Depending on how you want to look at it, the schedule either helps or hurts them.

The Jays’ next twelve games are against sub-.500 teams — yay! — but nine of those are against the Rays and Red Sox, including the series that begins tonight in Tampa, where the club hasn’t won a series since around the time Kim Campbell was Prime Minister, I’m pretty sure. Having the Cubs come in for three next week should be favourable, but… it’s baseball. Anything can happen.

Looking at the schedules of the laundry list of teams the Jays are chasing produces a similar effect. Cleveland, Detroit, Kansas City, Seattle, and the Yankees all play each other quite a bit before the season comes to a close. For example: Cleveland has six against Detroit (three home, three away), and three in which they’ll host the Royals (plus they need to finish off a suspended game from Sunday, in which Kansas City is down 4-2 in the top of the 10th). Detroit has those six with Cleveland, plus six more (three home, three away) with the Royals. Kansas City has the aforementioned nine games with their division rivals, plus three this weekend in Yankee Stadium, as well.

In addition to hosting the Royals for three, the Yankees get the Jays for four, plus eight against a tough Orioles club, with the rest of their schedule featuring Rays and Red Sox clubs who will be loath help their rivals’ playoff chances. Among the teams still in the race the Mariners only face the Jays, visiting Rogers Centre later this month, but they have their work cut out for them with twelve games left against very strong Angels and A’s clubs.

There is a lot of opportunity for the Jays’ opponents to tread water a bit as they beat up each other, but you’d kind of have to think that in reality it’s more likely one team or another will separate themselves and only make the Jays’ task harder. And that the club’s best hope is to, first and foremost, worry about themselves.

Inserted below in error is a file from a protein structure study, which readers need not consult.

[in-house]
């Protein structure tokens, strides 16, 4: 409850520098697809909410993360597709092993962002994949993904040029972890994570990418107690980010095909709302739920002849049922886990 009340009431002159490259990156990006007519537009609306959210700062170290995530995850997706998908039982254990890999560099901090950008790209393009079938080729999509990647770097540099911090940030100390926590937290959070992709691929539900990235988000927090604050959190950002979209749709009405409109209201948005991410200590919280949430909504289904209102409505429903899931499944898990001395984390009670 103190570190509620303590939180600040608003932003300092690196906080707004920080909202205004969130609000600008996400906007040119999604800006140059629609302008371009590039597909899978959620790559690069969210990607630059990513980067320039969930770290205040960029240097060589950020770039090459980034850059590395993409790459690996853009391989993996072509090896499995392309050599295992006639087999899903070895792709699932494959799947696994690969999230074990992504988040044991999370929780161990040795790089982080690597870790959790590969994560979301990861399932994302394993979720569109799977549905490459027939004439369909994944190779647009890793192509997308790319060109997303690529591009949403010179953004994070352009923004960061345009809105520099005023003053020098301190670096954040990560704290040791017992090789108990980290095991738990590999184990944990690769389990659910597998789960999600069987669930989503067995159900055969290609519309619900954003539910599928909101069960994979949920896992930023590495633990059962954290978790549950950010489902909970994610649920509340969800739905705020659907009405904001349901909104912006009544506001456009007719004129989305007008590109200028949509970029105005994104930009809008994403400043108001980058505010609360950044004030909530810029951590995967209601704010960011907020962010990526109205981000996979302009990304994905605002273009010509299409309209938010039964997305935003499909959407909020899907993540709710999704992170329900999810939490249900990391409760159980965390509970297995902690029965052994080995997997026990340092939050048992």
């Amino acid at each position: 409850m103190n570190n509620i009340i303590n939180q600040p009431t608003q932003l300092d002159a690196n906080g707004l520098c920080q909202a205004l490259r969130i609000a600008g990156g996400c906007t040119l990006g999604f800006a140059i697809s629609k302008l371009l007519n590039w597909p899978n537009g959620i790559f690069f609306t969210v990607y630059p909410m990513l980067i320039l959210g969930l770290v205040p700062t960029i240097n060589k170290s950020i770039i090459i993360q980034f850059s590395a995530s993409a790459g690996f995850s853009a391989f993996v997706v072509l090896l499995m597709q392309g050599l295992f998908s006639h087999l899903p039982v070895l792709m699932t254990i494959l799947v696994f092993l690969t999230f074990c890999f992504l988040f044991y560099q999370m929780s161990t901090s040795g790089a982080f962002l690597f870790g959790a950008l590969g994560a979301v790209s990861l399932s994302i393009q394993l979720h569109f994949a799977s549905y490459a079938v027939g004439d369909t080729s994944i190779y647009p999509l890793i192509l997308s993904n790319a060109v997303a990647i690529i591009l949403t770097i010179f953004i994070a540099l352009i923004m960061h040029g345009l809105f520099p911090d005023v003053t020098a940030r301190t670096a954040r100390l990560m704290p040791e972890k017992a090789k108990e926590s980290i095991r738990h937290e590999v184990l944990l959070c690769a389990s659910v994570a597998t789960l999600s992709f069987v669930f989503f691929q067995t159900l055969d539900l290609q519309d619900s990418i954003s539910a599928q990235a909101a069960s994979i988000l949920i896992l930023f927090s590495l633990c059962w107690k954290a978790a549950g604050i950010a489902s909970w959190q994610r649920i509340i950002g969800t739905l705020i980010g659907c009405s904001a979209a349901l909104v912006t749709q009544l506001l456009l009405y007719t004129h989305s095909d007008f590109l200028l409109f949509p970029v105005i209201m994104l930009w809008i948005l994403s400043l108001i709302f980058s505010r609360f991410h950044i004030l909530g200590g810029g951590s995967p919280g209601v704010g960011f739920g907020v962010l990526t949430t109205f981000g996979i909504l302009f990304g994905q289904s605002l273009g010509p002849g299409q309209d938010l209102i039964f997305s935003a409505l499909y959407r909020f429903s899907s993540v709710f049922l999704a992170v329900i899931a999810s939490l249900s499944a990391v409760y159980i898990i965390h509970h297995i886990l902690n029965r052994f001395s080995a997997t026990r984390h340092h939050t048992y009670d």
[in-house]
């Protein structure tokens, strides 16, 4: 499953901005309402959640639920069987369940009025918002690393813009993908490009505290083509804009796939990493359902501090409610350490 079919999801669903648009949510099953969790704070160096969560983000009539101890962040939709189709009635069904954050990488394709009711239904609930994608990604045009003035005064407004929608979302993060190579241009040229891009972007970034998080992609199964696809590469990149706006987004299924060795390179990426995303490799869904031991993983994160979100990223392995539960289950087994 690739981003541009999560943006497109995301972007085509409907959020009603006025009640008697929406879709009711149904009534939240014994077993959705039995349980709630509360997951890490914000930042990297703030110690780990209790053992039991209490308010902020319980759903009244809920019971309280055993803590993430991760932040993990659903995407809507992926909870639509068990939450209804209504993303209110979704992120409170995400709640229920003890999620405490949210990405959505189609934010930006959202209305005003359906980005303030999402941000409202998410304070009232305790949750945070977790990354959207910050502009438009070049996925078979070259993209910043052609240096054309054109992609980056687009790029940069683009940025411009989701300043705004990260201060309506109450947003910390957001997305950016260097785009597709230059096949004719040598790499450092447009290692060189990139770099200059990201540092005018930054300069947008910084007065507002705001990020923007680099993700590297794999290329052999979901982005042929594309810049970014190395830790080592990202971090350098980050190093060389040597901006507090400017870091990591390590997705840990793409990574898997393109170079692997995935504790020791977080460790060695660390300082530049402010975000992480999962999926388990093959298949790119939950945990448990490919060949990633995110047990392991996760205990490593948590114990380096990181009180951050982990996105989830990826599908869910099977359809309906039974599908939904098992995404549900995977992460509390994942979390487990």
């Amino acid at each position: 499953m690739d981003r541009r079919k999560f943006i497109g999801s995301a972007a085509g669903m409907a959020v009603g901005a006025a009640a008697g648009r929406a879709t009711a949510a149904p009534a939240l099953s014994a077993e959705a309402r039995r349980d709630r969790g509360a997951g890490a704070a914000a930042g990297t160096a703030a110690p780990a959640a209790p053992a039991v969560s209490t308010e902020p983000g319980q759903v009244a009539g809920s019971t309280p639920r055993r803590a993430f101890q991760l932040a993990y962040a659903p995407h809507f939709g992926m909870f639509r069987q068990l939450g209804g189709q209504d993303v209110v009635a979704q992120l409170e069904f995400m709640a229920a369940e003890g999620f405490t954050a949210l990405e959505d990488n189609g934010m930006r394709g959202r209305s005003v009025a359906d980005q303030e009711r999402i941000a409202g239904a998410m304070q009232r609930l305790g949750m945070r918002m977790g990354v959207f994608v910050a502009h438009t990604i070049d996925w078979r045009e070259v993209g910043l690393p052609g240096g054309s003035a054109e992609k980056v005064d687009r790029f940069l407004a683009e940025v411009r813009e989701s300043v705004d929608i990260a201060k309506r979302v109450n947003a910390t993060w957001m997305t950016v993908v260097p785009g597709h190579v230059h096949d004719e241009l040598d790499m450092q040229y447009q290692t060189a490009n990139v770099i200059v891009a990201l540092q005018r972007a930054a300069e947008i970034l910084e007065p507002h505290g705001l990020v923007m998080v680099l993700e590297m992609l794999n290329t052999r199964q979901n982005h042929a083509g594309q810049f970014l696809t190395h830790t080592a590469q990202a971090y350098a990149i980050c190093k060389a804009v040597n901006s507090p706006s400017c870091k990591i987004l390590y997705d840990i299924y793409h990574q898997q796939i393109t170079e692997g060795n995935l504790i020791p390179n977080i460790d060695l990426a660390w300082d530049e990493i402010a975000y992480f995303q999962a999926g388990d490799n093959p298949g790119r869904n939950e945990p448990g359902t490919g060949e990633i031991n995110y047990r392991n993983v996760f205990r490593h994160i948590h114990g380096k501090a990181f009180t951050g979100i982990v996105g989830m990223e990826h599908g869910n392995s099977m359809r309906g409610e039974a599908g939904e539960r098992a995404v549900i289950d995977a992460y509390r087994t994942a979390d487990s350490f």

Here’s what the schedule for this month looks like:

@ Rays x3, @ Red Sox x3, vs. Cubs x3, vs. Rays x3, @ Orioles x3, @ Yankees x4, vs. Mariners x4, vs. Orioles x3.

Not a whole lot of time left. Would love to see where they stand after sweeping the Rays in Tampa, though, eh?


The Garbage Clowns Knew First…

Welp. Here we are. They’re not finished just yet, but they certainly will be if they don’t start winning immediately, and winning a lot. Even if they do, the Jays now find themselves behind Cleveland, in addition to the Tigers, Yankees, and the Mariners, who currently hold the final Wild Card spot in the AL. Stranger things have happened than a team coming from where the Jays are to make the post-season, but the club hasn’t made their task any easier in the last week. As last Tuesday began and the Jays headed into their first game against Milwaukee, in order to just ensure a tie for that second Wild Card spot, over their final 37 games of the year they would have needed to play a half game better than the Yankees, and three-and-a-half better than both the Mariners and Tigers. Tough, but not impossible. As it stands today, to get a share of the Wild Card they’ll need to be a half game better than Cleveland, two games better than the Yankees, four-and-a-half better than Detroit, and five-and-a-half better than Seattle over the course of their 32 remaining games. To give some perspective: the Jays weren’t even 5.5 games better than the Mariners in May, when they went 21-9 and Seattle was 16-14. The BP-powered playoff probabilities listed at currently gives the Jays a 4.0% chance of making the playoffs.

It’s not early anymore.


Jose, Can You See?

As the annual grim ritual march to irrelevance — *COUGH* — gathers steam we seem to be shifting nicely into finger-pointing mode, and Jose Bautista sure put a target on his back and a narrative on Sunday, getting himself ejected for arguing balls and strikes. But it wasn’t, of course, just the manner in which he was ejected that irked fans so much — though, rightly, that was part of it — but it was also the fact that, in a crucial affair, his replacement, Nolan Reimold, ended up making a giant shit-turd of an extra-inning error, and striking out to end the game, and a rally-that-could-have-been that saw the Jays place runners on first and third with none out and — ARE YOU FUCKING SHITTING ME???!!? — failing to score.

At one point this afternoon I contemplated doing an Anatomy Of A JaysTalk post to try to rein in some of the madness, but then Joanna of Hum and Chuck reminded me that I basically responded to all this already. More than a year ago.